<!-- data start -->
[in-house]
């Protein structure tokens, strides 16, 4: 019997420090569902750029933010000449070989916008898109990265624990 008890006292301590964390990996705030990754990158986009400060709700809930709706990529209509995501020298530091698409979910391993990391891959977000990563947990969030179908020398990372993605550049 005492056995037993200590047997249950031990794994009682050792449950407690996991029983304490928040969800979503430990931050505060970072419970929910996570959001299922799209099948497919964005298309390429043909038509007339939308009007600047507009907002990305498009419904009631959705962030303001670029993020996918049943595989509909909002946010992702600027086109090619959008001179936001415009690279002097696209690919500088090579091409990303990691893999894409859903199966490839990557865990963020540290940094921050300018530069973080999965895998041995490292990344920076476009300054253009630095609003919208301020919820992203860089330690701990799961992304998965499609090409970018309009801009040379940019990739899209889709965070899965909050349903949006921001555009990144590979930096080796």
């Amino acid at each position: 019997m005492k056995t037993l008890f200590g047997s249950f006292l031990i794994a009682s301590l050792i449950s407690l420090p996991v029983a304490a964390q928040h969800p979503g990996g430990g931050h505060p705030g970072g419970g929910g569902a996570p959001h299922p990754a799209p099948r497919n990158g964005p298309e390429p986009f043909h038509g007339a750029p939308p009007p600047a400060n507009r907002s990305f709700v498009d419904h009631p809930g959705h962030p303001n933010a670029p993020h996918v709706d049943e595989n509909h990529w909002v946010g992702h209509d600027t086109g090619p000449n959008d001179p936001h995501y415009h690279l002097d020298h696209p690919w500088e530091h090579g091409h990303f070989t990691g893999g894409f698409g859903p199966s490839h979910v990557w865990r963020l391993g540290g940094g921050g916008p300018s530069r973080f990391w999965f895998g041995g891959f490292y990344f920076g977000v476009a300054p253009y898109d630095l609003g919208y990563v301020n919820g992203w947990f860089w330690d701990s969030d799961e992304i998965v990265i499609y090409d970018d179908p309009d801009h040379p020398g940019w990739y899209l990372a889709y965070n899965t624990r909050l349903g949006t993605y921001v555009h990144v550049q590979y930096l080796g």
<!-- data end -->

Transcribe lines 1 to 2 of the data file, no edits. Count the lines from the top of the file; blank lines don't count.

[in-house]
């Protein structure tokens, strides 16, 4: 019997420090569902750029933010000449070989916008898109990265624990 008890006292301590964390990996705030990754990158986009400060709700809930709706990529209509995501020298530091698409979910391993990391891959977000990563947990969030179908020398990372993605550049 005492056995037993200590047997249950031990794994009682050792449950407690996991029983304490928040969800979503430990931050505060970072419970929910996570959001299922799209099948497919964005298309390429043909038509007339939308009007600047507009907002990305498009419904009631959705962030303001670029993020996918049943595989509909909002946010992702600027086109090619959008001179936001415009690279002097696209690919500088090579091409990303990691893999894409859903199966490839990557865990963020540290940094921050300018530069973080999965895998041995490292990344920076476009300054253009630095609003919208301020919820992203860089330690701990799961992304998965499609090409970018309009801009040379940019990739899209889709965070899965909050349903949006921001555009990144590979930096080796």